Damning claims by Mthembu of attempts to rig election in favour of NDZ
Senior ANC member Jackson Mthembu has made damning allegations of there being desperate attempts to buy votes and rig the party's national election in favour of Nkosazana Dlamini-Zuma.
Mthembu took to Facebook just four days ahead of the ANC elective conference to accuse desperate individuals of trying to fraudulently push for Dlamini-Zuma's victory.
"Desperation is forcing some people in the ANC to allocate delegates to branches that failed to hold BGMs (branch general meetings). These attempts of allocating fraudulent delegates are failing together with attempts to replace CR (Cyril Ramaphosa) delegates with bogus ones. The CR branches are fighting viciously all these unANC tendencies and they are winning. Some people have now realised that they don’t have delegate numbers‚ thus these fraudulent despicable attempts‚" Mthembu wrote.
"They have now resorted to the last [throwing] of the dice‚ they are desperately trying to buy CR delegates and still failing dismally. CR delegates have told them that their souls and the revolution is not for sale! The question we need to ask is why this desperation on the other side? Is it fuelled by Comrade Cyril Ramaphosa's publicly stated intention to root out state capture corruption after he becomes ANC President? Do these people have something to hide?"
Mthembu's post comes amid court battles from some party branches who are trying to prove fault in how the presidential nominations have taken place.
On Tuesday‚ some members of the ANC in the Free State filed papers with the Bloemfontein High Court‚ wanting it to declare the outcomes of the provincial general meeting of last month and the two day conference it held on Sunday and Monday‚ null‚ void‚ unlawful and unconstitutional.
In its certificate of urgency‚ the applicants in the case said: "What renders the matter urgent is that if the provincial conference is not nullified before the national conference… delegates that were improperly appointed to represent the province of the Free State will taint the processes of the upcoming national conference.”
Meanwhile‚ the ANC has managed to talk presidential candidate Matthews Phosa and his team out of pursuing a court case around the nomination of Mpumalanga's candidate to succeed Zuma.
Dali Mpofu‚ representing Phosa's team‚ told the High Court in Johannesburg that they had resolved to sort out the issue through the party’s internal structures.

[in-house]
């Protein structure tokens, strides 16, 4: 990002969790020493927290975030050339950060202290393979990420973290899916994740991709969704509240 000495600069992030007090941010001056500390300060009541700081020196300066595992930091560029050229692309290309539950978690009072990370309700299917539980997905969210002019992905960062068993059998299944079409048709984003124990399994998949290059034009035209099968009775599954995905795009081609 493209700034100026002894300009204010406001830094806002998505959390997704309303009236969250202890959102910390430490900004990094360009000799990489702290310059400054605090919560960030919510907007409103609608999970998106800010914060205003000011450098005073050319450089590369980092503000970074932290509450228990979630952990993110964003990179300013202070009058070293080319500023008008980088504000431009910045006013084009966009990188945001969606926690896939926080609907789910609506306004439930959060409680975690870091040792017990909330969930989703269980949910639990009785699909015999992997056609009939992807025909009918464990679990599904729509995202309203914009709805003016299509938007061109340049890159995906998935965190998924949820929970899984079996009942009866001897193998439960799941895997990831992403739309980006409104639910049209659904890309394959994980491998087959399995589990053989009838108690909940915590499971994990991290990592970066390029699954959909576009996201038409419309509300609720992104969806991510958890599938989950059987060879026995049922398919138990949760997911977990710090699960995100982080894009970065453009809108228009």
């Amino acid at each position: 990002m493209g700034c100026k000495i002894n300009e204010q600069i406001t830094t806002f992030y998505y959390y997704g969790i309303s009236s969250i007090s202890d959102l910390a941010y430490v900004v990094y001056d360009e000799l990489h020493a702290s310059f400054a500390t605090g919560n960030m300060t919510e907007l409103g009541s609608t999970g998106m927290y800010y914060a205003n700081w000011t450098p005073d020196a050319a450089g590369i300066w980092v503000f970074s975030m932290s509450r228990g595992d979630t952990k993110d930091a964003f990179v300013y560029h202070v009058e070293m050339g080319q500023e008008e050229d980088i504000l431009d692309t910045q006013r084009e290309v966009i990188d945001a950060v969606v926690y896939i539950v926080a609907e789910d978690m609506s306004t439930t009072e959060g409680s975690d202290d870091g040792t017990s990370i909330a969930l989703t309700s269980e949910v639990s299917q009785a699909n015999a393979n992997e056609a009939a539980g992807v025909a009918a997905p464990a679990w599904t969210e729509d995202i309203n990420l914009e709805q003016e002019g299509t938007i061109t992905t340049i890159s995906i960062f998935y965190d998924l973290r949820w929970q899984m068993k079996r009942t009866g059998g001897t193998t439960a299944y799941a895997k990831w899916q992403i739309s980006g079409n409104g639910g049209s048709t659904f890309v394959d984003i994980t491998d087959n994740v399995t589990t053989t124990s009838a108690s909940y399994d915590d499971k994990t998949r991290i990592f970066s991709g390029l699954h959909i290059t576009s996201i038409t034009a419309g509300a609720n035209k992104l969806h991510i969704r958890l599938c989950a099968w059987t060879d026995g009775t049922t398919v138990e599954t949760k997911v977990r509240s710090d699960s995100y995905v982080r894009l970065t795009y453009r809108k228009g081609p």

Phosa had gone to court after the Mpumalanga branches failed to single out the name of their nominated presidential candidate and had instead said they were nominating "unity".
“We have agreed that the unity abstract is no longer there. It is not a candidate. It was just a shadow and it won’t even affect the delegates‚” Phosa’s campaign manager‚ Ronnie Malomane‚ told TimesLIVE.
He said the ANC had also agreed to investigate concerns raised by Phosa concerning what he said were irregularities in the nominations process in the province.
Part B of the court process‚ which involves the constitutionality of the nominations process‚ was yet to be heard in court and this would most likely only happen in 2018.
Meanwhile‚ the Grahamstown High Court dismissed with costs a bid to nullify the outcome of the ANC’s Eastern Cape provincial elective conference which was held in September.
Some members from the OR Tambo‚ Joe Gqabi and Amathola regions had sought to set aside the election of provincial chair Oscar Mabuyane and his executive committee.
The issue was whether or not the conference was legitimately convened in the first place and whether - even if it was - it could lawfully have been allowed to continue after violence broke out and some 46% of the delegates‚ most of whom supported former chair Phumulo Masualle‚ walked out.
As the battles unfold ahead of the conference‚ Judge Edwin Molahlehi‚ who was prepared to hear the Mpumalanga saga‚ offered advice to the ANC.
He reminded them that the ANC constitution was a binding arrangement between its members and the party‚ adding that not all disputes needed to be resolved by lawyers.
"The best way of resolving conflict is through negotiations and not through fighting and running to courts‚" Molahlehi said.